Several prior studies influenced my knowledge prior to analyzing the results.  For example, a study conducted by Driskell, Embry, and Lyon (2008) suggested that religious beliefs about an involved God and many world issues are significantly related to political participation on a national scale (Driskell, Embry & Lyon).  Another study conducted by Evans (2014) concluded that religious people tend to disagree in terms of political policies, but they have the tendency to agree with the process of reaching those policies (Evans).  Friesen and Ksiazkiewicz (2015) concluded that society functions the best when people follow traditional values, and also was able to conclude that individuals tend to interpret religion as an important guide for one’s life (Friesen and Ksiazkiewicz).  Fitzgerald and Wickwire (2012) were able to conclude that people of specific religious and political groups tend to favor, or express more trust towards others of the same groups (Fitzgerald and Wickwire).  Finally, Meyer, Tope, and Price (2008) concluded that nations of people who tend to be strongly religious are less favorable towards democracy (Meyer, Top & Price).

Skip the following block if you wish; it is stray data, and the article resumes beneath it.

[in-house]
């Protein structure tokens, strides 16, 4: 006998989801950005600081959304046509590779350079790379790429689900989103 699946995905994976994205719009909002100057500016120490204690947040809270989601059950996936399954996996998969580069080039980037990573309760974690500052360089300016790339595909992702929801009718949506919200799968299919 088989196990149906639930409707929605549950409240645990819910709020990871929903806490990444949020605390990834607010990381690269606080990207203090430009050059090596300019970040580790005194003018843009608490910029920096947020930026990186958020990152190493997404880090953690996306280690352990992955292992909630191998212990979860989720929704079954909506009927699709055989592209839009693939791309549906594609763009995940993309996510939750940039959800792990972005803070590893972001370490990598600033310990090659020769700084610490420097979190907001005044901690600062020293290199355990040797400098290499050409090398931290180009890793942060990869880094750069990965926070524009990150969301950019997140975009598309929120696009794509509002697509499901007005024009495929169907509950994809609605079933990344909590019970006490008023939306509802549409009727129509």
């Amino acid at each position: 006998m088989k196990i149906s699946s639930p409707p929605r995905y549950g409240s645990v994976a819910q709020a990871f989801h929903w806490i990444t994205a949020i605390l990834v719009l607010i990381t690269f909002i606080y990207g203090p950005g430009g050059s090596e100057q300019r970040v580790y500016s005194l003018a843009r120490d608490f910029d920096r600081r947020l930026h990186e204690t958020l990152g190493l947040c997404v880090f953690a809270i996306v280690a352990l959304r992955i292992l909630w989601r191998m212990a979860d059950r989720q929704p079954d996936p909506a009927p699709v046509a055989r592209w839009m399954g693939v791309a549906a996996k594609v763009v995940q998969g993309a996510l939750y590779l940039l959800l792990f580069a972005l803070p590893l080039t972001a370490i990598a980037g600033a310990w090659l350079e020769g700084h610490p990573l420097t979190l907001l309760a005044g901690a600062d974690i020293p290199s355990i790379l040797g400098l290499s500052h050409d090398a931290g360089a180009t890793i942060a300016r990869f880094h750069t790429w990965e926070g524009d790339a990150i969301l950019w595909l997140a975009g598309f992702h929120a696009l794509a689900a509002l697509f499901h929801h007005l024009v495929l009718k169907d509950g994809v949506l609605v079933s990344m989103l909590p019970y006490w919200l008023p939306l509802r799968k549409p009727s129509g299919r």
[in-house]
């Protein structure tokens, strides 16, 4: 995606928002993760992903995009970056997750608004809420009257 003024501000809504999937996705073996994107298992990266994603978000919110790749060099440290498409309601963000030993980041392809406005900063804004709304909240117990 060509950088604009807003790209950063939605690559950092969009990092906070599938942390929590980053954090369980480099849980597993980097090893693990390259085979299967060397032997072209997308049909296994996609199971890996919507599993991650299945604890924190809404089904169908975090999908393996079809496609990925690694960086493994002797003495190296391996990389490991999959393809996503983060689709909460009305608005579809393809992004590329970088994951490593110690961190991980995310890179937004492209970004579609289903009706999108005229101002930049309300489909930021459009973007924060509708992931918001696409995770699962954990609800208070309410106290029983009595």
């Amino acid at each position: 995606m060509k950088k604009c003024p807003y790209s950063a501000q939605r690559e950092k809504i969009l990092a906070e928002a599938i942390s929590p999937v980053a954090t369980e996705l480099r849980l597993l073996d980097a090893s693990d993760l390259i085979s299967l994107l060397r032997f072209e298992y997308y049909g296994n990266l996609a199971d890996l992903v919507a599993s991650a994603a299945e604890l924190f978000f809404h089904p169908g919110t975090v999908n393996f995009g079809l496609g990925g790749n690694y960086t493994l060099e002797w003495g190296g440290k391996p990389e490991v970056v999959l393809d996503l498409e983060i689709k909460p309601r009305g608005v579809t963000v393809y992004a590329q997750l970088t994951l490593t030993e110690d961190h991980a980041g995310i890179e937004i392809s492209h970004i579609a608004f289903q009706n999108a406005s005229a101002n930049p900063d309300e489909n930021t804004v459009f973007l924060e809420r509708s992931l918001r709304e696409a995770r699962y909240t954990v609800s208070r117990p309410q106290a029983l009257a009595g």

A total of 193 people responded to my survey.  However, of the responses, 20 responses were discarded.  These responses did not meet all the criteria, such as being 18 or older, or not providing all information.  (All the surveys were completed.  However, 18 of the 20 responses chose not to specify their religious affiliation.  This was an optional spot, but was a factor I was interested in examining.). I chose 18 as the minimal age, because in America, that is the age when teenagers are allowed to vote.  The vast majority of participants were female and between the ages of 18-30.